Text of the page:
Are EU listening?

EU LogoDemocracy works by giving people a voice in how they are governed, and thus a say in their own future. In the European Parliament (the directly elected assembly for Europe) your MEP represents you as an EU Citizen.

There are over 750  MEP’s so to get anything done, they need to form committees to examine a particular topic – for example Roadworthiness Testing – and have that committee report back to them. The MEP who heads up the committee is called a Rapporteur.

Rapporteurs are elected by fellow MEPs when one of the  Parliament’s committees is assigned to draft up a report on a particular subject. The rapporteur’s job is to analyse the subject, consult with experts on the particular issue and with those who could be affected by it. These considerations become part of report they submit to the Committee.

FEMA logoBecause the rapporteur is an MEP, and because they are duty bound to take on board the views of experts in the field, FEMA, The Federation of European Motorcyclists’ Associations, requested participation in the discussions on Roadworthiness testing so that they could represent the views of riders from their member organisations (including MAG Ireland which is a founder member of FEMA).

So FEMA, which represents riders needs to talk to the Committee and present the riders point of view as it typically would.

Werner Kuhn MEP

Werner Kuhn MEP

Now meet Werner Kuhn, a German MEP & a Rapporteur responsible for steering the Roadworthiness Testing proposals through the European Parliament. You’d have thought that as an elected representative with a duty to listen to all sides, he’d be inclined to listen to the views of riders as expressed by the organisation which represents them – FEMA. You’d have thought wrong.

In fact, despite several requests including some from his fellow MEP’s in the European Parliament, Rapporteur Kuhn has to date refused to meet the FEMA delegation which has serious questions to put to the committee particularly in relation to the figures on which some of it’s decisions will hinge.

We know that the figures being used were sourced from DEKRA, a testing company. Testing companies stand to make tens of millions of Euro out of any extension to the testing regime across Europe, and therefore have a vested interest in seeing the proposals brought in as law.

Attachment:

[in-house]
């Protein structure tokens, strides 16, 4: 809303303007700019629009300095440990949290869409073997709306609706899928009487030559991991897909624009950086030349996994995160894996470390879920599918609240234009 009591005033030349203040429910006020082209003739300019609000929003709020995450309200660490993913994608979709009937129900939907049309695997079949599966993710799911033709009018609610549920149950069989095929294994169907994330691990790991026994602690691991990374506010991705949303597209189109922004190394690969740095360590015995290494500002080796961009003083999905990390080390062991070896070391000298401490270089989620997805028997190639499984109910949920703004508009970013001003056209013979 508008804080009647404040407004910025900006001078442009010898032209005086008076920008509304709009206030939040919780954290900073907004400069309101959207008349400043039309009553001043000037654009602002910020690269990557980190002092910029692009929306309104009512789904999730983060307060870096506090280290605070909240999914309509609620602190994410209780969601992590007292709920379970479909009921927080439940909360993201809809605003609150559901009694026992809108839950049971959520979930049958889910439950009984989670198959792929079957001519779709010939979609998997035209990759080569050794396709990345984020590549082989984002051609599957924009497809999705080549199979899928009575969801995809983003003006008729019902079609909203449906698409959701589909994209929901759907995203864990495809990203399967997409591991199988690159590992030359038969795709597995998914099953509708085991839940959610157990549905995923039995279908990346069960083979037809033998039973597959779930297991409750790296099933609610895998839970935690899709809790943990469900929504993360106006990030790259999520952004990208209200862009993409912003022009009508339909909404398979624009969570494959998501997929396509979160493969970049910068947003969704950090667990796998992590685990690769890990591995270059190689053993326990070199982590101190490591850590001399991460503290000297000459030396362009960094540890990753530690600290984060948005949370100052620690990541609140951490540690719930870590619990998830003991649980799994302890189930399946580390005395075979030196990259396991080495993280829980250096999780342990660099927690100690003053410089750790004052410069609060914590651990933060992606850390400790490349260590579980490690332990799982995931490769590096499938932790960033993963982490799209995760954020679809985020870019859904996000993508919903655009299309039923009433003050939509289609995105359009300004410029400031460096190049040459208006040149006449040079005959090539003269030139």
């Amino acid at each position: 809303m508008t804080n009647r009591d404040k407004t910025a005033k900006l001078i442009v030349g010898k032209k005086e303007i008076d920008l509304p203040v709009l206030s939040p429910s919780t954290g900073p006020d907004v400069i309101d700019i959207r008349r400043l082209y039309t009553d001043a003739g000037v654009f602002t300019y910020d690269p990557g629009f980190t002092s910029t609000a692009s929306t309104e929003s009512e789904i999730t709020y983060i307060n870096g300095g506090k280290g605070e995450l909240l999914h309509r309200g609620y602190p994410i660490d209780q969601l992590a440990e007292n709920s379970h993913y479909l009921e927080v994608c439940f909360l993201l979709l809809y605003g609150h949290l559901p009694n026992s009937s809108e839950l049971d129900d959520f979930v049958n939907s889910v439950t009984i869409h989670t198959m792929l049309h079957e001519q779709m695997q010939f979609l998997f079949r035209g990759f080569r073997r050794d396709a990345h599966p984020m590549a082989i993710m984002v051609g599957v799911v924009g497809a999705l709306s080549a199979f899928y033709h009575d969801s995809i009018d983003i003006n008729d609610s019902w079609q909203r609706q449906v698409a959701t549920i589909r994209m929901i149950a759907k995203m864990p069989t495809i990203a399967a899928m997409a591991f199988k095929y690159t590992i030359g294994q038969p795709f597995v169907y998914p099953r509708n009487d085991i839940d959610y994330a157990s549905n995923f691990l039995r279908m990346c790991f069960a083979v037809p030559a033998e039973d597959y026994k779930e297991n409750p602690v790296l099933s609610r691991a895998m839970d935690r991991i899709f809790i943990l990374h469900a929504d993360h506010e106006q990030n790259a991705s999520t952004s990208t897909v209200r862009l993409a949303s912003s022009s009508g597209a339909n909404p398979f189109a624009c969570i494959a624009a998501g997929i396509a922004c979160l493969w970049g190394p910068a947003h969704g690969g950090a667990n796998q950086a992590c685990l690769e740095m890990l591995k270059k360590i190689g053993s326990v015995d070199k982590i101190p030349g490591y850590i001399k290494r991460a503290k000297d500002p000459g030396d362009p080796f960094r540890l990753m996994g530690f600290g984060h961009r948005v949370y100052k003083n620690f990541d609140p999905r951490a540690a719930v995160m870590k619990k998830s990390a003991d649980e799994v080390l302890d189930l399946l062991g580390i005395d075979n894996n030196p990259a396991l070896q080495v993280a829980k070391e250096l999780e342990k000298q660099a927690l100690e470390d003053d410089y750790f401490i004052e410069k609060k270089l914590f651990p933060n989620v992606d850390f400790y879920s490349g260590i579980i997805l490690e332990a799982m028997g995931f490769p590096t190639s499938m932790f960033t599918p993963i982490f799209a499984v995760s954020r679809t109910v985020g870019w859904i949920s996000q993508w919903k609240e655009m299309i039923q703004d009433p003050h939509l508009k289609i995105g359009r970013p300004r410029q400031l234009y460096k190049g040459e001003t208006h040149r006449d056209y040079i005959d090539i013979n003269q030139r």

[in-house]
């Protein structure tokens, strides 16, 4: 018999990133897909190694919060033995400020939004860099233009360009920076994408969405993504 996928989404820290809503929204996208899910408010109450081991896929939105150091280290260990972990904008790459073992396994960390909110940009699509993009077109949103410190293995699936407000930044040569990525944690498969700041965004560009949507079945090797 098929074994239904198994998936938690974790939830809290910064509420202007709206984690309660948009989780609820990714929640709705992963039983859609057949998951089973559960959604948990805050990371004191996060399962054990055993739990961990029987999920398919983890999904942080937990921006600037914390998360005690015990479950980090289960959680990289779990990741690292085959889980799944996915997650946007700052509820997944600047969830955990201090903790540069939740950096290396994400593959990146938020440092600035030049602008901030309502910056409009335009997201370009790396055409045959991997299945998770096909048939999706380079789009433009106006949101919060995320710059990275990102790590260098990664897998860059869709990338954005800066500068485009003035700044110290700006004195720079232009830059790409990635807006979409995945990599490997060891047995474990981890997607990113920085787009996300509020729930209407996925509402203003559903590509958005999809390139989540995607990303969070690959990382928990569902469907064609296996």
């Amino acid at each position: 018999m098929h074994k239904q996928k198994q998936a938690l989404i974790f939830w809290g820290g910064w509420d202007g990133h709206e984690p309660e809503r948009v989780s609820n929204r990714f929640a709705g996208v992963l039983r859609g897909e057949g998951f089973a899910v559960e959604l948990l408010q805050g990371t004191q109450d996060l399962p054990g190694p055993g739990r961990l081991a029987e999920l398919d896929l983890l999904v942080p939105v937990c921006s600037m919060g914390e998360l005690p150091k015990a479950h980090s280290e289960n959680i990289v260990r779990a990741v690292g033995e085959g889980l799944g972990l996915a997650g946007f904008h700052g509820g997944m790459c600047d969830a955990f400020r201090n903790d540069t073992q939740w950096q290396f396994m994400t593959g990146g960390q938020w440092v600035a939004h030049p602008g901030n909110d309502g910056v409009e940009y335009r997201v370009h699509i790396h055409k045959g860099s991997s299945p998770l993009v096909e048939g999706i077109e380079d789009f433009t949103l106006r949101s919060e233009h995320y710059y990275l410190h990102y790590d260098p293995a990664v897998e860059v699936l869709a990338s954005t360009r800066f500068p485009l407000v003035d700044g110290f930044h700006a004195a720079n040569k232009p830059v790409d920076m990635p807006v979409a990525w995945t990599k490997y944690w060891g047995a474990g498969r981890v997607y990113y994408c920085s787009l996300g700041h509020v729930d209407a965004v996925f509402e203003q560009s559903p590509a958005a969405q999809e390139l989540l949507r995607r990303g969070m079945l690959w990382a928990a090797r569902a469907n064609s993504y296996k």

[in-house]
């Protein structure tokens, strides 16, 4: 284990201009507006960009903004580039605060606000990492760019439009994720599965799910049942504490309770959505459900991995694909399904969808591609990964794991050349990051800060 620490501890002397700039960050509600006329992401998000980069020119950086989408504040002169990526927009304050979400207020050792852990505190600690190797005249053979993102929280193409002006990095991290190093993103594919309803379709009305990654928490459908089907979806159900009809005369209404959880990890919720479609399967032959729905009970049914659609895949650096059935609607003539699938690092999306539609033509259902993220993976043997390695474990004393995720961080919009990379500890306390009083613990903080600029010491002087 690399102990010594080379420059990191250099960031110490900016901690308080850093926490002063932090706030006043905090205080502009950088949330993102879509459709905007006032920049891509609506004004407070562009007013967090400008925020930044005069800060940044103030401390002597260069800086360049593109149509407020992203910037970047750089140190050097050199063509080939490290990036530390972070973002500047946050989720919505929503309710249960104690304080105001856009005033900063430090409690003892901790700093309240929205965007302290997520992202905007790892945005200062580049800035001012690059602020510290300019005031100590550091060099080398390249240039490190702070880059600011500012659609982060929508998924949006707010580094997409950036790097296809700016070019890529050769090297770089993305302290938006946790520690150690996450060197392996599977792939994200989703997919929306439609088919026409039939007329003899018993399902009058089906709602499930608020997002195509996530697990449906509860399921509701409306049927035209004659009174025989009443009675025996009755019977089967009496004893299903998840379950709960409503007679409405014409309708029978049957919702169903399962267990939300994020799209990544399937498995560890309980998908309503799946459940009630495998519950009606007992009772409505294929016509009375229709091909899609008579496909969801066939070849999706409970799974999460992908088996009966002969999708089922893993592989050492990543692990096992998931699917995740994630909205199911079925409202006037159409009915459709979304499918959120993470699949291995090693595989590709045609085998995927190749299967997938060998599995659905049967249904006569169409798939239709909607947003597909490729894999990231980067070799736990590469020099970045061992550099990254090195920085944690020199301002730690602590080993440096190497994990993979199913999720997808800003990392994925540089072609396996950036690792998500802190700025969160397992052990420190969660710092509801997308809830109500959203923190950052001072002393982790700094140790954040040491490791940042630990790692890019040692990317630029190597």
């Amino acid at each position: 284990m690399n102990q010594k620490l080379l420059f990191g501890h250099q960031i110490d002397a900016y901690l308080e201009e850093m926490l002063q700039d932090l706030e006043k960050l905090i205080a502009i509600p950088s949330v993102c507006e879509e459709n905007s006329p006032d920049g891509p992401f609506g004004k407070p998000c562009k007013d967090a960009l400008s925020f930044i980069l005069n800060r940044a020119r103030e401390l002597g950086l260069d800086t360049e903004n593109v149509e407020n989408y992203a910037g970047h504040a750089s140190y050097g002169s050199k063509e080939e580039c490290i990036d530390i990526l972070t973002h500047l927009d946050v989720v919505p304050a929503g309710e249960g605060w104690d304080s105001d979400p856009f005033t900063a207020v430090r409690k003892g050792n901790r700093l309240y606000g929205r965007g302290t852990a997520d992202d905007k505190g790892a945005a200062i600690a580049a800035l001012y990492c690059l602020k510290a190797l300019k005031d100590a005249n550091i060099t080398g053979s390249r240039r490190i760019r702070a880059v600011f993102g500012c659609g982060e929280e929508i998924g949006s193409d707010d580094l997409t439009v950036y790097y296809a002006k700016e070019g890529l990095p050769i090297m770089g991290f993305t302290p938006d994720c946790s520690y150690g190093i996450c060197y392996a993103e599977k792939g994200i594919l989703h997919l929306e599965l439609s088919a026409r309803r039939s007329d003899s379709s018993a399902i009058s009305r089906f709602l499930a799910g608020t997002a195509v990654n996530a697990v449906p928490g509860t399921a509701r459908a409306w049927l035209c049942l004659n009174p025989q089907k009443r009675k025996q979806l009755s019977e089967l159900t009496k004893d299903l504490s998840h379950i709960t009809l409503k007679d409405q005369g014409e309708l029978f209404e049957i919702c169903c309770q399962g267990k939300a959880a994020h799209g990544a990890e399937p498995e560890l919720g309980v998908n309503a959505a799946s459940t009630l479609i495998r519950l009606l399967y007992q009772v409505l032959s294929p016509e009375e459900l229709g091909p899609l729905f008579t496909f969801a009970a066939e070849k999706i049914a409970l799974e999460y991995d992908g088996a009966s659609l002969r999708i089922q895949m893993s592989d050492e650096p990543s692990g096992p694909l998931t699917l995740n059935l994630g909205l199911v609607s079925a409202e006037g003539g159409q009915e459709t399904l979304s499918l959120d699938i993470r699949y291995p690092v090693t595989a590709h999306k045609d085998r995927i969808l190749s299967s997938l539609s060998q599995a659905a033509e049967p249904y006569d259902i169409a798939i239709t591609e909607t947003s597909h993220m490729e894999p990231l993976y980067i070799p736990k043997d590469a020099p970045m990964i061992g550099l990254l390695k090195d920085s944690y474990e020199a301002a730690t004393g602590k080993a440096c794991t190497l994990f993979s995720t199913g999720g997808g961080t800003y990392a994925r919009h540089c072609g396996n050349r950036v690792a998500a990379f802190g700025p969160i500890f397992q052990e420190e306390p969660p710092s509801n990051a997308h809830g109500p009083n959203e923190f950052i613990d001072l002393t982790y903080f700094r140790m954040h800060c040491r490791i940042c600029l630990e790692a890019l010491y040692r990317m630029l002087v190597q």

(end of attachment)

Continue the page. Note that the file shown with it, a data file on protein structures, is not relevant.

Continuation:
It is the job of the MEP’s to listen to the citizens of Europe and to represent them. When MEP Werner Kuhn accepts the word of vested interests like DEKRA, while at the same time refusing to meet the only organisation representing riders from across Europe, it shows a distinct lack of respect for the democratic process.

FEMA has today issued a press release (see below) calling into question the objectiveness and democracy of the decision making process. We in MAG Ireland have received the support of a number of MEP’s, notably Gay Mitchell and Liam Aylward and we will be taking this issue up with them and their Irish colleagues to ensure that your voice is heard at the heart of Europe.



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State of Play

As things stand, the proposal faces strong opposition.

Countries which do not have RWT for motorcycles generally do not want to spend millions introducing it, while those like the UK which do currently test don’t want to spend millions adapting their existing processes to meet the proposed new regulation. MEP’s across the EU know this.

The European Council has already dismissed parts of the proposal, and would prefer to see a directive which would allow countries more flexibility for implementation.

Ironically, it is the very dogmatic and uncompromising nature of the current proposal which may yet prove to be it’s undoing.


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